Barrett Thompson: So thank you for sharing today. I want to give you each the opportunity to leave any parting thoughts with our audience. Chris, how about you?
Chris Shutts: So thanks again for the opportunity. Barrett. Always great to talk to you too, Pascal, thanks for your time today. We're really excited about the opportunity.
We see a lot of situations in the market where our products together, one plus one could equal four or five. We're excited to continue to go after those opportunities and drive a ton of joint customer success.
Pascal Yammine: And it's so great to see the vast success you guys have had and the impact you've had and I'm glad I've been able to be part of it from the beginning and I'm really excited about being part of it now in the continuation and partnering with between the Zilliant team and the Logik team.
It's exciting. I know the value that we'll create for our customers together.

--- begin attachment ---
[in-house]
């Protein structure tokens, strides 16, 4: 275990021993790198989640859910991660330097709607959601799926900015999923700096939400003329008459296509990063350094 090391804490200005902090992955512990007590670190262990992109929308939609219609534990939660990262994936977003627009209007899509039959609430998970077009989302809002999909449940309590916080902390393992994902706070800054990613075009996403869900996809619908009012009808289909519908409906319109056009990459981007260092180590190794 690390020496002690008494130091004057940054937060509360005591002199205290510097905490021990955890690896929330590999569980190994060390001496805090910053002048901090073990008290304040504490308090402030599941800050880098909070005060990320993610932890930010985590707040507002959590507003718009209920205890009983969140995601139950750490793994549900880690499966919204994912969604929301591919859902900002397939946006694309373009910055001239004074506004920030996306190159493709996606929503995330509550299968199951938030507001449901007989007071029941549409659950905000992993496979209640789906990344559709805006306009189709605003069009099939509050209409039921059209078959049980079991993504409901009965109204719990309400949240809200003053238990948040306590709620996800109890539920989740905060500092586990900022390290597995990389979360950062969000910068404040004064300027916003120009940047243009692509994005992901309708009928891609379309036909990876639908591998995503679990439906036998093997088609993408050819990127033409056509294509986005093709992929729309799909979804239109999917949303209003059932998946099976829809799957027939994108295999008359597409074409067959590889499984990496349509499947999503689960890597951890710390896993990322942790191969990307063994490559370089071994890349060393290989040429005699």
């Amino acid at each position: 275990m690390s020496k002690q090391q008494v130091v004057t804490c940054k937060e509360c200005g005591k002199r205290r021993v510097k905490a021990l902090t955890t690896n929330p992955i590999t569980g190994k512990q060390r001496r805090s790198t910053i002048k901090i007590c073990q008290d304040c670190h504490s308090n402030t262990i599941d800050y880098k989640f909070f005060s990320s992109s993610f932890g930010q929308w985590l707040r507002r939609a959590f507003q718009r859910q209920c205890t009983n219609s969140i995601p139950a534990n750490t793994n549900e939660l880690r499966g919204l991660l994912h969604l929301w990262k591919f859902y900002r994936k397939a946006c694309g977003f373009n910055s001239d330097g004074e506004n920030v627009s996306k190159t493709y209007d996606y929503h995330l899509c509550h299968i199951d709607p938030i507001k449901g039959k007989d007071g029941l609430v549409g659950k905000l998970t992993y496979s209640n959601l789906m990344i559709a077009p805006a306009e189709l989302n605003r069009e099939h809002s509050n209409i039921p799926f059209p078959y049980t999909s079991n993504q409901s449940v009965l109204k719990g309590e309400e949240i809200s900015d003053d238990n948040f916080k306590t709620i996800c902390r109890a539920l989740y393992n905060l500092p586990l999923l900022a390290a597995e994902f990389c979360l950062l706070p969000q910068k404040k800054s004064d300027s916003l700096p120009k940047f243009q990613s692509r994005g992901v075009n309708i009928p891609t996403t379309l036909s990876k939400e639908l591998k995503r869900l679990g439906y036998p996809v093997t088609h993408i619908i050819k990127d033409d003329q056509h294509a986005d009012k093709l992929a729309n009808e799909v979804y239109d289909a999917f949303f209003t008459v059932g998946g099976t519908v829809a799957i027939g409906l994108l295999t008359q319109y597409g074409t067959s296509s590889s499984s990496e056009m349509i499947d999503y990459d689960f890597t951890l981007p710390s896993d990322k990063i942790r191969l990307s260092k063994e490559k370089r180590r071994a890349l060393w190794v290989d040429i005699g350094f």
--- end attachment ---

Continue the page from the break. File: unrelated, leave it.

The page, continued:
Barrett Thompson: Thank you, Chris and Pascal. I want to thank both of you for taking the time to have this great conversation today. We really appreciate you sharing your perspectives with us. Also, let me thank each of you, our podcast listeners for being with us today.
Please check the show notes for [00:19:00] links to valuable resources related to our conversation. We're committed to your success, and if you need any assistance, please reach out to us here at Zilliant. Would you do me one favor and please rate and review the show in your podcast app as it helps us continue to put out rate free content?
Until next time, have a great day.